Have you ever questioned whether an employee’s medical leave was legitimate? Did you think about spying on them while they were out? There are pros and cons in regard to surveilling employees while on leave. Overall, however, the potential benefit employers may gain from spying on employees on medical leave will likely be outweighed by the potential negative consequences.
The benefit to spying on employees on medical leave is that you may catch an employee who has falsely claimed the need for medical leave for himself or herself or to care for a member of the family. For example, say you hire a private investigator to check on your employees whereabouts while out on FMLA and find that, instead of staying home and recuperating from a broken leg, the employee has traveled to Florida. Before accusing an employee of what amounts to lying, the employer must make sure that the assumption is correct and the employee is faking the need for medical leave. In the above scenario, if the employee’s doctor told the employee he or she can travel and the employee has arranged for physical therapy in Florida, near to the support of immediate family who live there, then travel to another state may be legitimate and the employee’s actions will not constitute a false claim for medical leave.
An employer who incorrectly accuses an employee of faking the need for medical leave should prepare for a claim by the employee of retaliation based on taking protected leave. This is particularly true if the employer disciplined or terminated the employee because of the belief that the employee falsely claimed the need for medical leave. In that circumstance, the fact that the employer was spying on the employee may give the employee grounds to further claim that the employer possessed animus against the employee for taking protected leave.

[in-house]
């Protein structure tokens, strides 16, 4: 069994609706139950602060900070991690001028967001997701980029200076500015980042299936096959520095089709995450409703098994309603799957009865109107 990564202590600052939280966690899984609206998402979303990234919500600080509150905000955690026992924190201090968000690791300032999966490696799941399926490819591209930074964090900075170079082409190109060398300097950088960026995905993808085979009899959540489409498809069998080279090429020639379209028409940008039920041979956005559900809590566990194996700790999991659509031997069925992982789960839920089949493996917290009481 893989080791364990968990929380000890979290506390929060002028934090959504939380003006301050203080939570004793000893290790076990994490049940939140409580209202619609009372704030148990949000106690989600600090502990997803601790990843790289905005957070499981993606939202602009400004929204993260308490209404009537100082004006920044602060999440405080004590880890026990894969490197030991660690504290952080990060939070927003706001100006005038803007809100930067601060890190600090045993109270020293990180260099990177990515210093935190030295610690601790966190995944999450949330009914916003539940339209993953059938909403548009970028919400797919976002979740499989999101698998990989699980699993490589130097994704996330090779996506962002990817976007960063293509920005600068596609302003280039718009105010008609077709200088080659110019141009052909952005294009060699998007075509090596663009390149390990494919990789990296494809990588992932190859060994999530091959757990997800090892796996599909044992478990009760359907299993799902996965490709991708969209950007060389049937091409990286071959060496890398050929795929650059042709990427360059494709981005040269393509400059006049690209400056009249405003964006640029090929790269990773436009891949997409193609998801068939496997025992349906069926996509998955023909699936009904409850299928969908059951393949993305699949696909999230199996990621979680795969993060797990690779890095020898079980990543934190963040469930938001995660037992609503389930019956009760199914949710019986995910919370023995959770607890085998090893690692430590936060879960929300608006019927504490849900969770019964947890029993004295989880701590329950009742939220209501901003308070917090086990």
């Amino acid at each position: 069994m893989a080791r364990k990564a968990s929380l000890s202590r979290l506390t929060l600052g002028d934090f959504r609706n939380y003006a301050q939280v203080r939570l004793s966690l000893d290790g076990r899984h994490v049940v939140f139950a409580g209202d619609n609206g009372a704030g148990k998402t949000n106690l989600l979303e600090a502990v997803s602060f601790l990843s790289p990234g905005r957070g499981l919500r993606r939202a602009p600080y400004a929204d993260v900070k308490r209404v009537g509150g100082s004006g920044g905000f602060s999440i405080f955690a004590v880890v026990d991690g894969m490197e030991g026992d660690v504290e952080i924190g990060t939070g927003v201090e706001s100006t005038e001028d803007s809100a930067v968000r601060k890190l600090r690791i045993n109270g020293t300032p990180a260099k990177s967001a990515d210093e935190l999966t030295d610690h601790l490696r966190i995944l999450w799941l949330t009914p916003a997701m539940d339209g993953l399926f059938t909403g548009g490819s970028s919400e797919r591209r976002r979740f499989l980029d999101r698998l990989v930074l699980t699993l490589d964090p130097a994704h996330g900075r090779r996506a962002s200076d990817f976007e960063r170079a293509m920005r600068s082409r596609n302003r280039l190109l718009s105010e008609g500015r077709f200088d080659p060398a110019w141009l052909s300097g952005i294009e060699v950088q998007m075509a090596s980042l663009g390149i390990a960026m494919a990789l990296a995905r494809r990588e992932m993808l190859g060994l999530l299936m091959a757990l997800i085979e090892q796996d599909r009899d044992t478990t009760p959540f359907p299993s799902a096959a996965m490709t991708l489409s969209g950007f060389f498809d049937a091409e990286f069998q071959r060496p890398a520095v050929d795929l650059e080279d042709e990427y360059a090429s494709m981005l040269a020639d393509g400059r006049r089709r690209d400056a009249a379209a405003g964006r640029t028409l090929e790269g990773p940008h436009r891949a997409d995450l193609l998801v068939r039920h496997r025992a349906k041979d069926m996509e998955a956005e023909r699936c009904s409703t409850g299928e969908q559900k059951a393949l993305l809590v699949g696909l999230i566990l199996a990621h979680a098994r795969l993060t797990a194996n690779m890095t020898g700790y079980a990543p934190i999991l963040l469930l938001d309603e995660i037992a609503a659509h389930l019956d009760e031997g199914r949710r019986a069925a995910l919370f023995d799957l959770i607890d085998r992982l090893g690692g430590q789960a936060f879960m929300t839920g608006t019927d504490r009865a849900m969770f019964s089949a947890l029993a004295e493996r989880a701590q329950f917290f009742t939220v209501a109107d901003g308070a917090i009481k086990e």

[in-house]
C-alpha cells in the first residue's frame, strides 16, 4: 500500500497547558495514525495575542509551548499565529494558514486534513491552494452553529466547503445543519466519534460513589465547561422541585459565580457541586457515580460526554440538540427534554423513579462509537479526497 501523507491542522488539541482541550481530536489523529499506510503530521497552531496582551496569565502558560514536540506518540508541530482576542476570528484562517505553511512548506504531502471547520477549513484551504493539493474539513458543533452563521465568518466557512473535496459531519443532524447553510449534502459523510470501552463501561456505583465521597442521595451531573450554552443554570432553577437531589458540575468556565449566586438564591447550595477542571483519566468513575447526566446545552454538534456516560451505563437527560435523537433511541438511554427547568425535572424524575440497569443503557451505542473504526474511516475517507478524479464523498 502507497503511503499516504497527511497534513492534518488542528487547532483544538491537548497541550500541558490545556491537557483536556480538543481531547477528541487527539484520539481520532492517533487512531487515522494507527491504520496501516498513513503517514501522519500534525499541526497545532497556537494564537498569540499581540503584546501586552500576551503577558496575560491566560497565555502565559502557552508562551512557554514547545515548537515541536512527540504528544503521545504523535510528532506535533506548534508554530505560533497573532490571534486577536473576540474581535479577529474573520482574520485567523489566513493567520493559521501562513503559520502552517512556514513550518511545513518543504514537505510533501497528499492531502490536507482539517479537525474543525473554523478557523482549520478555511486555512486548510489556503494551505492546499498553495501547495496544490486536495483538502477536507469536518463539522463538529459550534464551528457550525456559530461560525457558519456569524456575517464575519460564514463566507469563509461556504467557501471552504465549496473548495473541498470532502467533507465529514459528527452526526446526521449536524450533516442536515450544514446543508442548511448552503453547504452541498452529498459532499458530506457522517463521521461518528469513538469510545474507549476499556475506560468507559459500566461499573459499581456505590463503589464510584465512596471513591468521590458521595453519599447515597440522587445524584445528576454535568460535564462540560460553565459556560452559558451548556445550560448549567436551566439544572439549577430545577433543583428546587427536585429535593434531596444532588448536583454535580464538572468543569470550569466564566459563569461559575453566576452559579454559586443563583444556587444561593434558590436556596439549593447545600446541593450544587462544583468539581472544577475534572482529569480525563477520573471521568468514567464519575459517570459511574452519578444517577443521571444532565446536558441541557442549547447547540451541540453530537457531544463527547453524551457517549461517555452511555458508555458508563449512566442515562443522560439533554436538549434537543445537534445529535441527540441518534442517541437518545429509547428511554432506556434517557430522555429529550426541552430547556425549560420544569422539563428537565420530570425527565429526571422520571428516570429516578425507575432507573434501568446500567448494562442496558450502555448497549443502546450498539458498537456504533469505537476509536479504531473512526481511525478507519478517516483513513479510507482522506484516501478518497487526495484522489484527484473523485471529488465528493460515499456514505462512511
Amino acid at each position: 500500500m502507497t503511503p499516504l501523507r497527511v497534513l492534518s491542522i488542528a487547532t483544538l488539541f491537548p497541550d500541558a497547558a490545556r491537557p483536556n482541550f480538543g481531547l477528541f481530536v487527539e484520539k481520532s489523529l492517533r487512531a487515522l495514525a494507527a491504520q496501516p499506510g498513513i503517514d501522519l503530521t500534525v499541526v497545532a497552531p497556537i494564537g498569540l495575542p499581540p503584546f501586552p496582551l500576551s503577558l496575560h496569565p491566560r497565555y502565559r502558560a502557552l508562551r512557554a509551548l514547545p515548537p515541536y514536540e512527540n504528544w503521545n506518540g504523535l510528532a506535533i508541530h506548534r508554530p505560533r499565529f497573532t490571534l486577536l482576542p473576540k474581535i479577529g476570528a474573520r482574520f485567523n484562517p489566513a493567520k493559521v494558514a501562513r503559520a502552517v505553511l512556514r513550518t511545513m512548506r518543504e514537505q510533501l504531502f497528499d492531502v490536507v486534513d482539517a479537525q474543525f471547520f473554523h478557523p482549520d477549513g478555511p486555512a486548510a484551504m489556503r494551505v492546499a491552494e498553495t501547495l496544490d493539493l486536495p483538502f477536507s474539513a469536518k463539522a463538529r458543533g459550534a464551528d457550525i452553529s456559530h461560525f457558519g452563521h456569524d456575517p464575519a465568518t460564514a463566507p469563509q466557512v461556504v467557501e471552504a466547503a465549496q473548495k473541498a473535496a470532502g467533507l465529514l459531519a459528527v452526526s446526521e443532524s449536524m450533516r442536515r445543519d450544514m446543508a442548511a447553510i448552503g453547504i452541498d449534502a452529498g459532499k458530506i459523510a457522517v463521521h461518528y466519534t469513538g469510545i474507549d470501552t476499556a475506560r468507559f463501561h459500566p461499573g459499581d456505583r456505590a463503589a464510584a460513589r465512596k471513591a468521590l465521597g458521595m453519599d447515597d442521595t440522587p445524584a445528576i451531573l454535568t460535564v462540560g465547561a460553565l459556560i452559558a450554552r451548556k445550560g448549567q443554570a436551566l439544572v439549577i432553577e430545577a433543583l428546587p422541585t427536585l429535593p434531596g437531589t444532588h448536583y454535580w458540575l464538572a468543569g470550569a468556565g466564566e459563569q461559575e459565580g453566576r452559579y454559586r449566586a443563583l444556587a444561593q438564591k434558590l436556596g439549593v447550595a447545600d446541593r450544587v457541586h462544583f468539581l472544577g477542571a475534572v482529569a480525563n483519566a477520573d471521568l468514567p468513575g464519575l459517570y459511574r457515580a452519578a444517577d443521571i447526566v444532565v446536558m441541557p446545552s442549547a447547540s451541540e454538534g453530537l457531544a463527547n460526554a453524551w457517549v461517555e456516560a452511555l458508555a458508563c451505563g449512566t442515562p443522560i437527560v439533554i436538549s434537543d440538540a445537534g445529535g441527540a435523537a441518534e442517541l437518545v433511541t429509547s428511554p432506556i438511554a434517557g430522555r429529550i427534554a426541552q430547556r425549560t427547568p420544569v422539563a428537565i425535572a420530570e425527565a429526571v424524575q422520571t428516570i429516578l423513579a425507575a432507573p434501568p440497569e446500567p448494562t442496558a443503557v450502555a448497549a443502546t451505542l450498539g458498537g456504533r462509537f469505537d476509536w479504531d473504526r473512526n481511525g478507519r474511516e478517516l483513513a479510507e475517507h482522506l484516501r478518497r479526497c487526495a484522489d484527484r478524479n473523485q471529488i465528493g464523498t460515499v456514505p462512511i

Spying on your employees who are on medical leave may also negatively impact the morale of other employees at your workplace. Employees will believe that their employer does not trust them, which will decrease good will between them. In addition, employees may believe that their privacy has been invaded by their employer, particularly because the spying is going on outside the workplace.
If a matter should ever proceed to litigation, employers should be aware that juries do not look favorably on employers who spy on employees, even on the job. For example, in a 2005 case, Fasold v. Delaware River & Bay Authority, the United States District Court for the District of New Jersey granted a motion by the employer to bar from evidence surveillance tapes of an employee because the tapes would create bias against the employer (even though it was the employer who taped the employee).
TAKEAWAY: Spying on employees on medical leave has a much greater downside than upside. Leave the spying to the 007s of the world!
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